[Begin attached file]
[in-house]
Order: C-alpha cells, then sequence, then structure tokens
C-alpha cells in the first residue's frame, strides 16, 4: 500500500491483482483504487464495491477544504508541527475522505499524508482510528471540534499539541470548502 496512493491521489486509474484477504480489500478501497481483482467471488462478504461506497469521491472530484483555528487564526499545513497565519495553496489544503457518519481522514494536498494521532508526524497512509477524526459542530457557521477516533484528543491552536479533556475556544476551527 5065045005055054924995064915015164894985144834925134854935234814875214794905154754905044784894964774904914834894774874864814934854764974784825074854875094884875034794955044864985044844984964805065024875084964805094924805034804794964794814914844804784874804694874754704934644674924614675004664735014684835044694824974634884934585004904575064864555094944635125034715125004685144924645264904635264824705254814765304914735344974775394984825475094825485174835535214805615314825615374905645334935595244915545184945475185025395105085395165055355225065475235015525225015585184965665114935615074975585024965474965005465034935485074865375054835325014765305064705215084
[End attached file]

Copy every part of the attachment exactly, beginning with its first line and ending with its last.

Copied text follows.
[in-house]
Order: C-alpha cells, then sequence, then structure tokens
C-alpha cells in the first residue's frame, strides 16, 4: 500500500491483482483504487464495491477544504508541527475522505499524508482510528471540534499539541470548502 496512493491521489486509474484477504480489500478501497481483482467471488462478504461506497469521491472530484483555528487564526499545513497565519495553496489544503457518519481522514494536498494521532508526524497512509477524526459542530457557521477516533484528543491552536479533556475556544476551527 5065045005055054924995064915015164894985144834925134854935234814875214794905154754905044784894964774904914834894774874864814934854764974784825074854875094884875034794955044864985044844984964805065024875084964805094924805034804794964794814914844804784874804694874754704934644674924614675004664735014684835044694824974634884934585004904575064864555094944635125034715125004685144924645264904635264824705254814765304914735344974775394984825475094825485174835535214805615314825615374905645334935595244915545184945475185025395105085395165055355225065475235015525225015585184965665114935615074975585024965474965005465034935485074865375054835325014765305064705215084